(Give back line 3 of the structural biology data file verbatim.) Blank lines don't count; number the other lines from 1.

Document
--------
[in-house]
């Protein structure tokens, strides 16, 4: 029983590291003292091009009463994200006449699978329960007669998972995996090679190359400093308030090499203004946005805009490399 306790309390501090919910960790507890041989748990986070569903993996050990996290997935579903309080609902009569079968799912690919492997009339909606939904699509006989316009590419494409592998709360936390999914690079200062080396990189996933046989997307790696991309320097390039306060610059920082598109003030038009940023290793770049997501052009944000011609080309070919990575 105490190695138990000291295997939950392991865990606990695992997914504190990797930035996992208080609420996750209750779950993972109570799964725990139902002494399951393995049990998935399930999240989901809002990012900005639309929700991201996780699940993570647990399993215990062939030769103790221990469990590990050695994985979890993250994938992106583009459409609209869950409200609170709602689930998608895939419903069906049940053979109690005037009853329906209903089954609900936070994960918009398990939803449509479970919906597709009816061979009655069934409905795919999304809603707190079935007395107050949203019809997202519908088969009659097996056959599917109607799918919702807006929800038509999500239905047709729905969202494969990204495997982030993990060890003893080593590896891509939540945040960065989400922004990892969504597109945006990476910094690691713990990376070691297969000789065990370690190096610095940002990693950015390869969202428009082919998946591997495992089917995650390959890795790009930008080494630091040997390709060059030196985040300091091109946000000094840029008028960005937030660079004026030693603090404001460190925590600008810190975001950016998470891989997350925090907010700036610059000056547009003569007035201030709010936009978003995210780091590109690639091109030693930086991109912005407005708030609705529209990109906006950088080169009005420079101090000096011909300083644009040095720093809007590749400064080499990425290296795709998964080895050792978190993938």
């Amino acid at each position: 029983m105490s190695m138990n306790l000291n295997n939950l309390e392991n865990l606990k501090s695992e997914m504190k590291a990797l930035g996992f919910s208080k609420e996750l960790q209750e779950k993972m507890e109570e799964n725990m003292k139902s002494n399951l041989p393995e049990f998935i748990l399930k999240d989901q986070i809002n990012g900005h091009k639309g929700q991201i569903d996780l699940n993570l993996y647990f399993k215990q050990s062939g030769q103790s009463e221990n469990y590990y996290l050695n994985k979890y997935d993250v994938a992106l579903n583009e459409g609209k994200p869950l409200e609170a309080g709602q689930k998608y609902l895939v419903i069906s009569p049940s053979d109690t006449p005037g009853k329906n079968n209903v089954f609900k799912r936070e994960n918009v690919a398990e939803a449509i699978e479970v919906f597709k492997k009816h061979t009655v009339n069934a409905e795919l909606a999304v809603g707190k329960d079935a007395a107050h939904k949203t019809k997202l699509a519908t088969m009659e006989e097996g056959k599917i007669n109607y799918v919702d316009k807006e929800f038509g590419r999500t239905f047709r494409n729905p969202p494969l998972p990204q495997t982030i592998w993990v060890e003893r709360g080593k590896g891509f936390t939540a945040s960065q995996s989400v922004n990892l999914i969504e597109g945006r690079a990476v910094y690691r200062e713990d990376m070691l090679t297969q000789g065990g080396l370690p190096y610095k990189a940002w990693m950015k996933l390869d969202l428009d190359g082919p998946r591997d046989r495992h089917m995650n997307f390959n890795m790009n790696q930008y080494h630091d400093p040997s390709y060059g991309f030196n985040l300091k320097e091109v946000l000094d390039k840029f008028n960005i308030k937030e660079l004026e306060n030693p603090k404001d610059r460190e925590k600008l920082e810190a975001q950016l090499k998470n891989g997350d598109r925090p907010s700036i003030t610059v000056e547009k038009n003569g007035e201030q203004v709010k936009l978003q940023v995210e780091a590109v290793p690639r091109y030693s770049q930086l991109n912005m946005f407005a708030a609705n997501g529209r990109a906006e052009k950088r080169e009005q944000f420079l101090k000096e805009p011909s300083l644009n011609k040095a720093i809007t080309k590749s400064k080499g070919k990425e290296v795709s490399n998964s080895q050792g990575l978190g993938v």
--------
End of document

């Amino acid at each position: 029983m105490s190695m138990n306790l000291n295997n939950l309390e392991n865990l606990k501090s695992e997914m504190k590291a990797l930035g996992f919910s208080k609420e996750l960790q209750e779950k993972m507890e109570e799964n725990m003292k139902s002494n399951l041989p393995e049990f998935i748990l399930k999240d989901q986070i809002n990012g900005h091009k639309g929700q991201i569903d996780l699940n993570l993996y647990f399993k215990q050990s062939g030769q103790s009463e221990n469990y590990y996290l050695n994985k979890y997935d993250v994938a992106l579903n583009e459409g609209k994200p869950l409200e609170a309080g709602q689930k998608y609902l895939v419903i069906s009569p049940s053979d109690t006449p005037g009853k329906n079968n209903v089954f609900k799912r936070e994960n918009v690919a398990e939803a449509i699978e479970v919906f597709k492997k009816h061979t009655v009339n069934a409905e795919l909606a999304v809603g707190k329960d079935a007395a107050h939904k949203t019809k997202l699509a519908t088969m009659e006989e097996g056959k599917i007669n109607y799918v919702d316009k807006e929800f038509g590419r999500t239905f047709r494409n729905p969202p494969l998972p990204q495997t982030i592998w993990v060890e003893r709360g080593k590896g891509f936390t939540a945040s960065q995996s989400v922004n990892l999914i969504e597109g945006r690079a990476v910094y690691r200062e713990d990376m070691l090679t297969q000789g065990g080396l370690p190096y610095k990189a940002w990693m950015k996933l390869d969202l428009d190359g082919p998946r591997d046989r495992h089917m995650n997307f390959n890795m790009n790696q930008y080494h630091d400093p040997s390709y060059g991309f030196n985040l300091k320097e091109v946000l000094d390039k840029f008028n960005i308030k937030e660079l004026e306060n030693p603090k404001d610059r460190e925590k600008l920082e810190a975001q950016l090499k998470n891989g997350d598109r925090p907010s700036i003030t610059v000056e547009k038009n003569g007035e201030q203004v709010k936009l978003q940023v995210e780091a590109v290793p690639r091109y030693s770049q930086l991109n912005m946005f407005a708030a609705n997501g529209r990109a906006e052009k950088r080169e009005q944000f420079l101090k000096e805009p011909s300083l644009n011609k040095a720093i809007t080309k590749s400064k080499g070919k990425e290296v795709s490399n998964s080895q050792g990575l978190g993938v």